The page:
A new Nissan Leaf vs Prius Prime comparison chart reveals some almost-identical capabilities as well as some stark differences between the two electrified vehicles. The chart illustrates both perks and limitations of each green vehicle, comparing cargo space, seating, performance, driving range, and a substantial difference in price. The comparison was co-created by Olathe Toyota Parts Center and Factory Nissan Parts, and both creators have different perspectives on the comparison winner.
“Toyota’s plugin hybrid offers the best of everything: performance, range, efficiency, and price” says Tom Blackman, director of Parts.OlatheToyota.com, one of the companies that produced the comparison chart. “Unlike the last plugin Prius, the new Prime has a relatively big 8.8 kWh battery. This gives the new Prime 25 miles of EV range, which is plenty for most people’s commute. Yet, because the battery is still relatively small, it can be charged without any special charging stations. Just plug it into the wall and it’s ready to go in the morning. Finally, if you need to go on a road trip, you can just take the Prime. It’s got 640 miles of driving range.”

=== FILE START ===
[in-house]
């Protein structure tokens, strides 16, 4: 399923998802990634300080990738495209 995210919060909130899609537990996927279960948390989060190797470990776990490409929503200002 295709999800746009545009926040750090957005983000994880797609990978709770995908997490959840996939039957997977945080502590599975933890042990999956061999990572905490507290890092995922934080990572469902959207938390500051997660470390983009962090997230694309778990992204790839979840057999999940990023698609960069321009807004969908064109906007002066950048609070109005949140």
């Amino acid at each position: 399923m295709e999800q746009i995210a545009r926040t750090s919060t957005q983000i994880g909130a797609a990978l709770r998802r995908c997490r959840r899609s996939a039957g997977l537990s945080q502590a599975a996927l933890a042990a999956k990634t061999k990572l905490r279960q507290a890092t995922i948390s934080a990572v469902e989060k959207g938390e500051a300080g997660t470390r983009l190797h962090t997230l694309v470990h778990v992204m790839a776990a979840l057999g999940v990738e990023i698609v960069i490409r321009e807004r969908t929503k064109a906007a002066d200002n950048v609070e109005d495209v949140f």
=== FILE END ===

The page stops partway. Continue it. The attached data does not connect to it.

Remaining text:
Scott Roberts, parts director of FactoryNissanParts.net (which co-produced the comparison), argues that the comparison shows the superiority of the Nissan Leaf.
“The Nissan Leaf’s 30kWh battery gives drivers 107 miles without gasoline,” says Roberts. “Comparing a Prius Prime to a Nissan Leaf is sort of like comparing a youth football team to an NFL team. The Leaf is a battery electric vehicle that’s in a class by itself. The Prius Prime’s 25 miles of battery range is a gimmick compared to the Nissan Leaf.”
Regardless of their opposing views, both Blackman and Roberts are pleased with this next wave of emissions-reducing cars.
“Toyota designed the Prime to be eye-catching as well as aerodynamic,” Blackman says. “They’ve been doing hybrids for a long time and made this plug-in efficient and sporty. The Leaf just looks the same as last year’s model.”
Roberts maintains Nissan’s focus has been under the hood, increasing battery strength and driving range. In fact, he notes that Nissan has additional electric vehicles in the works and knows the younger generation is moving away from traditional cars.
“Whatever disagreements we may have over the Prime and Leaf, we agree that both Toyota and Nissan are moving in the right direction,” Roberts said. “Alternative-energy cars are here to stay. Hopefully, Toyota will follow in Nissan’s footsteps and produce a real battery electric vehicle someday.”